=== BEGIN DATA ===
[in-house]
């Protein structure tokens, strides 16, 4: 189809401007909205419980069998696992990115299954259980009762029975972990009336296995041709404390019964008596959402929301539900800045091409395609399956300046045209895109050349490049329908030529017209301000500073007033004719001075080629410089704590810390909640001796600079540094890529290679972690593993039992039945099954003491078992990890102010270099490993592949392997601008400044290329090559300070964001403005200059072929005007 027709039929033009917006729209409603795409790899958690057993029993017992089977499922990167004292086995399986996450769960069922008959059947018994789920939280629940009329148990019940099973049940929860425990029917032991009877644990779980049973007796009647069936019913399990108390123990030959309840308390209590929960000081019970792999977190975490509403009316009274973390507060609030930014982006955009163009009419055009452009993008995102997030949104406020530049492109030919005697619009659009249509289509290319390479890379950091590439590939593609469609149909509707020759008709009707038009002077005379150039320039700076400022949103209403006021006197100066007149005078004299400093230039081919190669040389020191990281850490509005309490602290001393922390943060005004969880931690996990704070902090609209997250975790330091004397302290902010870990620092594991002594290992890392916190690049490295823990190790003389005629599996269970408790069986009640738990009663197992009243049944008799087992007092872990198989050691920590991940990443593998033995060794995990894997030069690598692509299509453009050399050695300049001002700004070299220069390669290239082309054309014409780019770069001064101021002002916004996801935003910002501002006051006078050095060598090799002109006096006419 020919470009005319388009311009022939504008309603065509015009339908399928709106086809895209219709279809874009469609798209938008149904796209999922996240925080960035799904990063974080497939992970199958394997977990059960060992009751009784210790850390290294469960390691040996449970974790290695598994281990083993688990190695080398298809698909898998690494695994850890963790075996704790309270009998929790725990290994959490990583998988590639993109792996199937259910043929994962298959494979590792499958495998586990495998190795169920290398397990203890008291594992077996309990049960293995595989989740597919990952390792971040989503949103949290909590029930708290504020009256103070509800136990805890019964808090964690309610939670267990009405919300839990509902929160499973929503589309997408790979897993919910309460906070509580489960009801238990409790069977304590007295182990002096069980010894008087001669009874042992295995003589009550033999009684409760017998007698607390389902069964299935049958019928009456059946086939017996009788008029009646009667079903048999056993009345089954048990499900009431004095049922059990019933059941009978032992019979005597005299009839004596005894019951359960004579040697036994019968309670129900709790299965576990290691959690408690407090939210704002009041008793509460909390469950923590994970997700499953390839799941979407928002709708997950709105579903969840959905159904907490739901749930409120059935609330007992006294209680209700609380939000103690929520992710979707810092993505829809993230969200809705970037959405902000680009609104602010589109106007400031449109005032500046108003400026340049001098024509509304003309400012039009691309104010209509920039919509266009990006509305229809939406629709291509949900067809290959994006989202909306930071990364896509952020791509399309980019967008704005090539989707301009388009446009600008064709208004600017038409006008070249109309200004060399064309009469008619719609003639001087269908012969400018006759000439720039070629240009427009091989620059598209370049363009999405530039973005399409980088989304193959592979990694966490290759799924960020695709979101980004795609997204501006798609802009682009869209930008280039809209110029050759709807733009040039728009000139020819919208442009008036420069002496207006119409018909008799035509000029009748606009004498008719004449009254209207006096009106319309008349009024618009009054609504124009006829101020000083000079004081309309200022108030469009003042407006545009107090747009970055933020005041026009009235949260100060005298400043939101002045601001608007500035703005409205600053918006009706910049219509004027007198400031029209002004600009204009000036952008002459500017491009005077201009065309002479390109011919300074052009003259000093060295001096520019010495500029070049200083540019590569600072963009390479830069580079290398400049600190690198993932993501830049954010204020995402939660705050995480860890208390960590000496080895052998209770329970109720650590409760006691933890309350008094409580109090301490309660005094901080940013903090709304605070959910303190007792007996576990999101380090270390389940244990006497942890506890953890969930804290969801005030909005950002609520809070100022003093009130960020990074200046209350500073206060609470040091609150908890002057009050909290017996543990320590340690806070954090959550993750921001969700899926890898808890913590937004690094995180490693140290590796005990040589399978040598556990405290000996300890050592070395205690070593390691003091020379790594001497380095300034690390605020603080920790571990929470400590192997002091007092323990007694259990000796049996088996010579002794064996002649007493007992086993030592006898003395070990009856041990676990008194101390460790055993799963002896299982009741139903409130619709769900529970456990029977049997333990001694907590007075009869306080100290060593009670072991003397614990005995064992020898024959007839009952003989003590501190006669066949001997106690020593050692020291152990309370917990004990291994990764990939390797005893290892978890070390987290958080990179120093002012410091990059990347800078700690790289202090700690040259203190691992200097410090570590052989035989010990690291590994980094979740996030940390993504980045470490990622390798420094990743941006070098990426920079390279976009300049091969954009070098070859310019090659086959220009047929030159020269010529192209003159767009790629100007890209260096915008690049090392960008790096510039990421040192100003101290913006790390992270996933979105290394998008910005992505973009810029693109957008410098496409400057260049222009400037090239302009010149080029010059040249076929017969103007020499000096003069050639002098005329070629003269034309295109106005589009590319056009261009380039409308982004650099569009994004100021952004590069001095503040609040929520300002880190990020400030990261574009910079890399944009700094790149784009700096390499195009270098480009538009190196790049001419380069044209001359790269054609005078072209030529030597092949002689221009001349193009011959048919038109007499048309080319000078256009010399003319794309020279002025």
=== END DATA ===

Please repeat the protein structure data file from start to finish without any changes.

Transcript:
[in-house]
């Protein structure tokens, strides 16, 4: 189809401007909205419980069998696992990115299954259980009762029975972990009336296995041709404390019964008596959402929301539900800045091409395609399956300046045209895109050349490049329908030529017209301000500073007033004719001075080629410089704590810390909640001796600079540094890529290679972690593993039992039945099954003491078992990890102010270099490993592949392997601008400044290329090559300070964001403005200059072929005007 027709039929033009917006729209409603795409790899958690057993029993017992089977499922990167004292086995399986996450769960069922008959059947018994789920939280629940009329148990019940099973049940929860425990029917032991009877644990779980049973007796009647069936019913399990108390123990030959309840308390209590929960000081019970792999977190975490509403009316009274973390507060609030930014982006955009163009009419055009452009993008995102997030949104406020530049492109030919005697619009659009249509289509290319390479890379950091590439590939593609469609149909509707020759008709009707038009002077005379150039320039700076400022949103209403006021006197100066007149005078004299400093230039081919190669040389020191990281850490509005309490602290001393922390943060005004969880931690996990704070902090609209997250975790330091004397302290902010870990620092594991002594290992890392916190690049490295823990190790003389005629599996269970408790069986009640738990009663197992009243049944008799087992007092872990198989050691920590991940990443593998033995060794995990894997030069690598692509299509453009050399050695300049001002700004070299220069390669290239082309054309014409780019770069001064101021002002916004996801935003910002501002006051006078050095060598090799002109006096006419 020919470009005319388009311009022939504008309603065509015009339908399928709106086809895209219709279809874009469609798209938008149904796209999922996240925080960035799904990063974080497939992970199958394997977990059960060992009751009784210790850390290294469960390691040996449970974790290695598994281990083993688990190695080398298809698909898998690494695994850890963790075996704790309270009998929790725990290994959490990583998988590639993109792996199937259910043929994962298959494979590792499958495998586990495998190795169920290398397990203890008291594992077996309990049960293995595989989740597919990952390792971040989503949103949290909590029930708290504020009256103070509800136990805890019964808090964690309610939670267990009405919300839990509902929160499973929503589309997408790979897993919910309460906070509580489960009801238990409790069977304590007295182990002096069980010894008087001669009874042992295995003589009550033999009684409760017998007698607390389902069964299935049958019928009456059946086939017996009788008029009646009667079903048999056993009345089954048990499900009431004095049922059990019933059941009978032992019979005597005299009839004596005894019951359960004579040697036994019968309670129900709790299965576990290691959690408690407090939210704002009041008793509460909390469950923590994970997700499953390839799941979407928002709708997950709105579903969840959905159904907490739901749930409120059935609330007992006294209680209700609380939000103690929520992710979707810092993505829809993230969200809705970037959405902000680009609104602010589109106007400031449109005032500046108003400026340049001098024509509304003309400012039009691309104010209509920039919509266009990006509305229809939406629709291509949900067809290959994006989202909306930071990364896509952020791509399309980019967008704005090539989707301009388009446009600008064709208004600017038409006008070249109309200004060399064309009469008619719609003639001087269908012969400018006759000439720039070629240009427009091989620059598209370049363009999405530039973005399409980088989304193959592979990694966490290759799924960020695709979101980004795609997204501006798609802009682009869209930008280039809209110029050759709807733009040039728009000139020819919208442009008036420069002496207006119409018909008799035509000029009748606009004498008719004449009254209207006096009106319309008349009024618009009054609504124009006829101020000083000079004081309309200022108030469009003042407006545009107090747009970055933020005041026009009235949260100060005298400043939101002045601001608007500035703005409205600053918006009706910049219509004027007198400031029209002004600009204009000036952008002459500017491009005077201009065309002479390109011919300074052009003259000093060295001096520019010495500029070049200083540019590569600072963009390479830069580079290398400049600190690198993932993501830049954010204020995402939660705050995480860890208390960590000496080895052998209770329970109720650590409760006691933890309350008094409580109090301490309660005094901080940013903090709304605070959910303190007792007996576990999101380090270390389940244990006497942890506890953890969930804290969801005030909005950002609520809070100022003093009130960020990074200046209350500073206060609470040091609150908890002057009050909290017996543990320590340690806070954090959550993750921001969700899926890898808890913590937004690094995180490693140290590796005990040589399978040598556990405290000996300890050592070395205690070593390691003091020379790594001497380095300034690390605020603080920790571990929470400590192997002091007092323990007694259990000796049996088996010579002794064996002649007493007992086993030592006898003395070990009856041990676990008194101390460790055993799963002896299982009741139903409130619709769900529970456990029977049997333990001694907590007075009869306080100290060593009670072991003397614990005995064992020898024959007839009952003989003590501190006669066949001997106690020593050692020291152990309370917990004990291994990764990939390797005893290892978890070390987290958080990179120093002012410091990059990347800078700690790289202090700690040259203190691992200097410090570590052989035989010990690291590994980094979740996030940390993504980045470490990622390798420094990743941006070098990426920079390279976009300049091969954009070098070859310019090659086959220009047929030159020269010529192209003159767009790629100007890209260096915008690049090392960008790096510039990421040192100003101290913006790390992270996933979105290394998008910005992505973009810029693109957008410098496409400057260049222009400037090239302009010149080029010059040249076929017969103007020499000096003069050639002098005329070629003269034309295109106005589009590319056009261009380039409308982004650099569009994004100021952004590069001095503040609040929520300002880190990020400030990261574009910079890399944009700094790149784009700096390499195009270098480009538009190196790049001419380069044209001359790269054609005078072209030529030597092949002689221009001349193009011959048919038109007499048309080319000078256009010399003319794309020279002025």